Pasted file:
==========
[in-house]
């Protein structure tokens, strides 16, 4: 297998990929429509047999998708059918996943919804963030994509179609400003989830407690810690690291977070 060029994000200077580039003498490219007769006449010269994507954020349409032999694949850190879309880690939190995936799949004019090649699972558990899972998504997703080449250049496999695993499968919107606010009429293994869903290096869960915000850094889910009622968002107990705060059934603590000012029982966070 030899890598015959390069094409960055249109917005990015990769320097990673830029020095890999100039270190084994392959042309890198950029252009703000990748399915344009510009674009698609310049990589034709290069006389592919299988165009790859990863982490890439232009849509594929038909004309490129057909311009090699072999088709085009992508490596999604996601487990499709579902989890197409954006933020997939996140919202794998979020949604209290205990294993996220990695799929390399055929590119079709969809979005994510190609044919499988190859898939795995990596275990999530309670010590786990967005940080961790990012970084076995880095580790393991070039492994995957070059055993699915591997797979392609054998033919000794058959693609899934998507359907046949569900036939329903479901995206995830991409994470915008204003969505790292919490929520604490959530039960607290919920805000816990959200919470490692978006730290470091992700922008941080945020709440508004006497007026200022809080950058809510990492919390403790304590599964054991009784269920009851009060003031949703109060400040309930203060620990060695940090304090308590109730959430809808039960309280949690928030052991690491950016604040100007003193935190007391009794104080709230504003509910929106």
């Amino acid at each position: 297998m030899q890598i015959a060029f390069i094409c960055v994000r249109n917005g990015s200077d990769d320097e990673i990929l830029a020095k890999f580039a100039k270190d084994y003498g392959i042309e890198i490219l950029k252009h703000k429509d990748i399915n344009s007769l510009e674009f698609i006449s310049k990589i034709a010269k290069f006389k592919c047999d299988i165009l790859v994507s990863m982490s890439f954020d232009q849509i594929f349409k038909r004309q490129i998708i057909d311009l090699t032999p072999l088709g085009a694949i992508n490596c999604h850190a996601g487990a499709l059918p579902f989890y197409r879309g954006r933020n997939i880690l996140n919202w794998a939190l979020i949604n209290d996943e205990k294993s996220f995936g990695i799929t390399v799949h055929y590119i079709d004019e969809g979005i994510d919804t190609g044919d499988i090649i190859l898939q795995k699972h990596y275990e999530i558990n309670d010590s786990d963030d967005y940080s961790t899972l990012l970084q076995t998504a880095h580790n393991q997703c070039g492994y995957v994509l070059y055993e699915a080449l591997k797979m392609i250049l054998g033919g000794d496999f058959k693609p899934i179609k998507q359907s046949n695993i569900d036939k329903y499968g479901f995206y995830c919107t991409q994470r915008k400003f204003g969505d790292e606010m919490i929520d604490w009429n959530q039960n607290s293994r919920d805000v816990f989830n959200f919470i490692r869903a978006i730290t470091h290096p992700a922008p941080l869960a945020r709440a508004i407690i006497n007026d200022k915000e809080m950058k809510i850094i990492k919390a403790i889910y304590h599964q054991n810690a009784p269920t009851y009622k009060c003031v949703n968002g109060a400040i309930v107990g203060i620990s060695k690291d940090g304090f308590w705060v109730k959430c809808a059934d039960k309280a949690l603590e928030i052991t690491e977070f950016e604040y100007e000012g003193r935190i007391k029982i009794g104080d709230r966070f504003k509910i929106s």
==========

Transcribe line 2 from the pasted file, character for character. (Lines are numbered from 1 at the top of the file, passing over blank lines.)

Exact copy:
């Protein structure tokens, strides 16, 4: 297998990929429509047999998708059918996943919804963030994509179609400003989830407690810690690291977070 060029994000200077580039003498490219007769006449010269994507954020349409032999694949850190879309880690939190995936799949004019090649699972558990899972998504997703080449250049496999695993499968919107606010009429293994869903290096869960915000850094889910009622968002107990705060059934603590000012029982966070 030899890598015959390069094409960055249109917005990015990769320097990673830029020095890999100039270190084994392959042309890198950029252009703000990748399915344009510009674009698609310049990589034709290069006389592919299988165009790859990863982490890439232009849509594929038909004309490129057909311009090699072999088709085009992508490596999604996601487990499709579902989890197409954006933020997939996140919202794998979020949604209290205990294993996220990695799929390399055929590119079709969809979005994510190609044919499988190859898939795995990596275990999530309670010590786990967005940080961790990012970084076995880095580790393991070039492994995957070059055993699915591997797979392609054998033919000794058959693609899934998507359907046949569900036939329903479901995206995830991409994470915008204003969505790292919490929520604490959530039960607290919920805000816990959200919470490692978006730290470091992700922008941080945020709440508004006497007026200022809080950058809510990492919390403790304590599964054991009784269920009851009060003031949703109060400040309930203060620990060695940090304090308590109730959430809808039960309280949690928030052991690491950016604040100007003193935190007391009794104080709230504003509910929106």